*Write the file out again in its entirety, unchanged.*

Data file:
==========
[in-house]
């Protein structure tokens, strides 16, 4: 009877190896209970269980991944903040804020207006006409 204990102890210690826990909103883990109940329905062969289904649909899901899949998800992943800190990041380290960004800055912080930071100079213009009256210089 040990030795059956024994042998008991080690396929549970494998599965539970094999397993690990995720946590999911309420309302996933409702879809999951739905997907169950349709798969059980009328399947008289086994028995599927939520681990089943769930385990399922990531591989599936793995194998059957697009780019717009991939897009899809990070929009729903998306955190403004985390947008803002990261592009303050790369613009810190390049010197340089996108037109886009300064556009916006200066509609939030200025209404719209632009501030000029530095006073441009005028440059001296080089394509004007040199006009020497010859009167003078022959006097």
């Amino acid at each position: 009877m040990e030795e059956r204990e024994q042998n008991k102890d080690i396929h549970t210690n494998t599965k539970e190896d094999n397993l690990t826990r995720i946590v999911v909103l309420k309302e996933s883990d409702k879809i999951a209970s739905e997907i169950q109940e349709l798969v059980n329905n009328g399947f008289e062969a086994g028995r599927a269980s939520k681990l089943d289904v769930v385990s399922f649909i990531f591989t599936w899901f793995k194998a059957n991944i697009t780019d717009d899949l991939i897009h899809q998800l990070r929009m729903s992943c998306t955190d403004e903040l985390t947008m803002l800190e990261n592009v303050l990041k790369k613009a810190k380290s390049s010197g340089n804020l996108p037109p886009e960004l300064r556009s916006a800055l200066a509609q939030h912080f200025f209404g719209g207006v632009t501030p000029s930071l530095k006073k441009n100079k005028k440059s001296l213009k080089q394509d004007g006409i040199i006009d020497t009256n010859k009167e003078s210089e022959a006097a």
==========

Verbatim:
[in-house]
């Protein structure tokens, strides 16, 4: 009877190896209970269980991944903040804020207006006409 204990102890210690826990909103883990109940329905062969289904649909899901899949998800992943800190990041380290960004800055912080930071100079213009009256210089 040990030795059956024994042998008991080690396929549970494998599965539970094999397993690990995720946590999911309420309302996933409702879809999951739905997907169950349709798969059980009328399947008289086994028995599927939520681990089943769930385990399922990531591989599936793995194998059957697009780019717009991939897009899809990070929009729903998306955190403004985390947008803002990261592009303050790369613009810190390049010197340089996108037109886009300064556009916006200066509609939030200025209404719209632009501030000029530095006073441009005028440059001296080089394509004007040199006009020497010859009167003078022959006097």
């Amino acid at each position: 009877m040990e030795e059956r204990e024994q042998n008991k102890d080690i396929h549970t210690n494998t599965k539970e190896d094999n397993l690990t826990r995720i946590v999911v909103l309420k309302e996933s883990d409702k879809i999951a209970s739905e997907i169950q109940e349709l798969v059980n329905n009328g399947f008289e062969a086994g028995r599927a269980s939520k681990l089943d289904v769930v385990s399922f649909i990531f591989t599936w899901f793995k194998a059957n991944i697009t780019d717009d899949l991939i897009h899809q998800l990070r929009m729903s992943c998306t955190d403004e903040l985390t947008m803002l800190e990261n592009v303050l990041k790369k613009a810190k380290s390049s010197g340089n804020l996108p037109p886009e960004l300064r556009s916006a800055l200066a509609q939030h912080f200025f209404g719209g207006v632009t501030p000029s930071l530095k006073k441009n100079k005028k440059s001296l213009k080089q394509d004007g006409i040199i006009d020497t009256n010859k009167e003078s210089e022959a006097a």